This week's weekend edition of The Wall Street Journal featured an article entitled "Boomers Find 401(k) Plans Come Up Short". Here was the second line in the article:
The 401(k) generation is beginning to retire, and it isn't a pretty sight.
Here are some interesting quotes from the article that explain why retirement for the boomers is so ugly:
"The median household headed by a person aged 60 to 62 with a 401(k) account has less than one-quarter of what is needed in that account to maintain its standard of living in retirement."
As I wrote in Conspiracy of the Rich: The 8 New Rules of Money the government changed the rules of retirement in 1974 with the passage of the Employee Retirement Income Security Act of 1974 (ERISA). This eventually became referred to as the 401(k) act because it paved the way for that retirement investment vehicle.
The problem with the 401(k) is that it requires people with no financial education to be in charge of their retirement investing. Because people had no financial education, a whole new industry was created—financial planning. The problem with financial planners is that they're sales people, not investors. They push the products of their employers, usually paper assets.
The 401(k) is a defined contribution plan (DC), meaning that you put money into it for your retirement. Prior to that, most people had defined benefit plans (DB), meaning your employer paid for your retirement and your healthcare for the rest of your life.
While the rules of retirement changed in 1974, most people's mindset didn't. They still played by the old rules of money, choosing to save money for retirement, thinking putting a little aside in a 401(k) would be enough. Unfortunately, they did not understand the powers of inflation, taxes, and debt; and how market works. Many people have lost a lot of money in their 401(k) plans because they had no control over their money, giving it to financial planners, former teachers, plumbers, waiters, etc., who became sales people for the financial industry.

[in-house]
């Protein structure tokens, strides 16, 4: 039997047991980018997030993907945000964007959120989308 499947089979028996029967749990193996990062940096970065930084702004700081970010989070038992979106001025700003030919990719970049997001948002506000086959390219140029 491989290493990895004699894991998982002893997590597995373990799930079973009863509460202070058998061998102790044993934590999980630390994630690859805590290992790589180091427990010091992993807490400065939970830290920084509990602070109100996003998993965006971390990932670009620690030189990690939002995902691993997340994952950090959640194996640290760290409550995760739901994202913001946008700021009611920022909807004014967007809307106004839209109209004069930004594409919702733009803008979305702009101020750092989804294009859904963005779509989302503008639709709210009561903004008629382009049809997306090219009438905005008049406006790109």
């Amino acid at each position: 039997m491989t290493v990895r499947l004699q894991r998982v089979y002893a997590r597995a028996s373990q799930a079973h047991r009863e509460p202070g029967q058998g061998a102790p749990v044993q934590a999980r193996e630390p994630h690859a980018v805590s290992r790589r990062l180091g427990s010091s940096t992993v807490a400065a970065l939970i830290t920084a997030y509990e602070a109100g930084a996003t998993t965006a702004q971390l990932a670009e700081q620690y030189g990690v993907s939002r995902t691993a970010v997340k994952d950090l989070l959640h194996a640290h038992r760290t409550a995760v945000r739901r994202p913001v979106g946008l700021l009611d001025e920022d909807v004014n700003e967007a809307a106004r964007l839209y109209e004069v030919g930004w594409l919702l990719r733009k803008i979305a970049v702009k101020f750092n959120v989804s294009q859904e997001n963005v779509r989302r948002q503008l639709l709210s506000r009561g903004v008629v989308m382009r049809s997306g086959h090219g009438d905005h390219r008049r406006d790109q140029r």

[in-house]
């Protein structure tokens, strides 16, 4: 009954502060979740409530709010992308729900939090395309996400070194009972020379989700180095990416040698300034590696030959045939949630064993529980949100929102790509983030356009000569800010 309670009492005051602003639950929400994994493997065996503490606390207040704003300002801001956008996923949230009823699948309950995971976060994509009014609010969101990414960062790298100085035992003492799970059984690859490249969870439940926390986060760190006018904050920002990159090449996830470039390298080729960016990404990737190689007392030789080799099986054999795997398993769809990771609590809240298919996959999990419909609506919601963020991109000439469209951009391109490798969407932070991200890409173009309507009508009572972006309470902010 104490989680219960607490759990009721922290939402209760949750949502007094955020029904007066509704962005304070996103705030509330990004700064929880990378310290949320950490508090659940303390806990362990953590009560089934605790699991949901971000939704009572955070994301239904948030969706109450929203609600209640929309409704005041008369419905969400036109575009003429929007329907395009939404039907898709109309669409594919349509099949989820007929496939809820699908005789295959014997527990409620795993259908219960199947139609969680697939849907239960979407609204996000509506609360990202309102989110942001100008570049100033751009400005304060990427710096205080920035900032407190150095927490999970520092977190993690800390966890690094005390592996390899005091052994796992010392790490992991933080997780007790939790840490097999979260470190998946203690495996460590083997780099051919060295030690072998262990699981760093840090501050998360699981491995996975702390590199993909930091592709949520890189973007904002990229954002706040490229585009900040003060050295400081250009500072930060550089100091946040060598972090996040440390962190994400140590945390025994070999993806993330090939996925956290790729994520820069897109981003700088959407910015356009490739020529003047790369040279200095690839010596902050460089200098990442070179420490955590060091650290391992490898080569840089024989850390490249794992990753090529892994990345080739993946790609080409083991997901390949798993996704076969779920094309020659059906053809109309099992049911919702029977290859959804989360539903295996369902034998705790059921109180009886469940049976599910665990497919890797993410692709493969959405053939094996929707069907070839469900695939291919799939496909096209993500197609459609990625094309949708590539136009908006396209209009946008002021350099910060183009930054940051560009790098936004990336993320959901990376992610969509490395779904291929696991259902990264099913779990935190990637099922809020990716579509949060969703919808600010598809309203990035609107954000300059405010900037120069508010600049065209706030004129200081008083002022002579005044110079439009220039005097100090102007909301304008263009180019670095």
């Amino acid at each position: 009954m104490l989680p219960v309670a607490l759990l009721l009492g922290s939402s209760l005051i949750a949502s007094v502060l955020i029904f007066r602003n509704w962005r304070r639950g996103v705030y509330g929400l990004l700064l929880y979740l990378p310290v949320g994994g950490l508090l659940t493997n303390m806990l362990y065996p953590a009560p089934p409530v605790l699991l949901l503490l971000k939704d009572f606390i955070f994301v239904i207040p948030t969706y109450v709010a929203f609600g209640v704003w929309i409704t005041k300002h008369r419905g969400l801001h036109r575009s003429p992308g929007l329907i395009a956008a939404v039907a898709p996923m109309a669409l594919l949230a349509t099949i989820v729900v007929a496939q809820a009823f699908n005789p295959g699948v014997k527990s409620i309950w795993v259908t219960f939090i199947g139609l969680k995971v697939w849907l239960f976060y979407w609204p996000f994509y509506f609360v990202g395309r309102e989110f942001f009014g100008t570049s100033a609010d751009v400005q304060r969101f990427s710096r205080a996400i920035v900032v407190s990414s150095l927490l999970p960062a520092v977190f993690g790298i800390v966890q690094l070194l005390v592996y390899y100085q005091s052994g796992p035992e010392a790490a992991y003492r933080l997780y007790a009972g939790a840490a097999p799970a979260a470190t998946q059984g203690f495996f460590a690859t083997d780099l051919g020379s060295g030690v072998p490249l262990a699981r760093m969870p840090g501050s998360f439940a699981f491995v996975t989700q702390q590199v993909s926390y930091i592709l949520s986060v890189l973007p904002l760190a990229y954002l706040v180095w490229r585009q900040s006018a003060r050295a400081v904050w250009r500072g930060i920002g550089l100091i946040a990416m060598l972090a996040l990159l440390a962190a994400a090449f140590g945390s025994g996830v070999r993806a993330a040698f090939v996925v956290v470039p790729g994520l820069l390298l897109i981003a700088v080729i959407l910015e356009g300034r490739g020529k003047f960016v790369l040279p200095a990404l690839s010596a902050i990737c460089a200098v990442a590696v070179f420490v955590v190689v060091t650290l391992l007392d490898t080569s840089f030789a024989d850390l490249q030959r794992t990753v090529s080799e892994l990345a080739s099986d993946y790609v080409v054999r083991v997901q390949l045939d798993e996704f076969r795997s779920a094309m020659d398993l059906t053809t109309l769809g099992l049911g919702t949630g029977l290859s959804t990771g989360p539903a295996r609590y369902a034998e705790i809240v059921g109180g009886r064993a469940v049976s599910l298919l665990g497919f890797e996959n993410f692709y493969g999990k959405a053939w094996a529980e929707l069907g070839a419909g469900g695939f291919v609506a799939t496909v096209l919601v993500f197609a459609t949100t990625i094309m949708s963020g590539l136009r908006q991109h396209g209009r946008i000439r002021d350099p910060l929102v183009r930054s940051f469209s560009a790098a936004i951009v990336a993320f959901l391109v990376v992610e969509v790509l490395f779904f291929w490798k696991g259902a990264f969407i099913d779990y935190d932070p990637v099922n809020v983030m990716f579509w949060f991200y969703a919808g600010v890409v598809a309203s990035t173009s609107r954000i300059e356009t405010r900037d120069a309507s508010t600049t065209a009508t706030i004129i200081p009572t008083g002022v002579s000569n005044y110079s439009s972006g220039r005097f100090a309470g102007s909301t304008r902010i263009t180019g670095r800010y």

Today, the result of this financial ignorance is a devastating realization that retirement is not an option—at least not at the standard of living many expect.
"Even counting Social Security and any pensions or other savings, most 401(k) participants appear to have insufficient savings…Facing shortfalls, many people are postponing retirement, moving to cheaper housing, buying less-expensive food, cutting back on travel, taking bigger risks with their investments and making sacrifices they never imagined."
We have a very real retirement crisis happening right now. If people don't have enough savings to retire even with a 401(k), Social Security, a pension, and savings, they are more financially unintelligent that I imagined.
The real problem is that people live paycheck to paycheck, buying more liabilities as their earned income goes up. Though they know the old advice of live below their means, people do not follow it. Instead, they have so many liabilities that they cannot retire, and are forced to live below their means, making cuts they never hoped to make and selling properties they thought were assets but found out the hard way were liabilities.
As you know, Kim and I don't believe in living below our means. We think that crushes our spirit. Instead, we buy assets that pay for our liabilities. The difference between Kim and I, and the people struggling at retirement is that those people play by the old rules of money, relying on savings and 401(k)s for retirement. The problem is that people are living longer, healthcare is more expensive, and those savings are not enough—yet, they have no other way to have money come in besides going back to work and making cuts in expenses.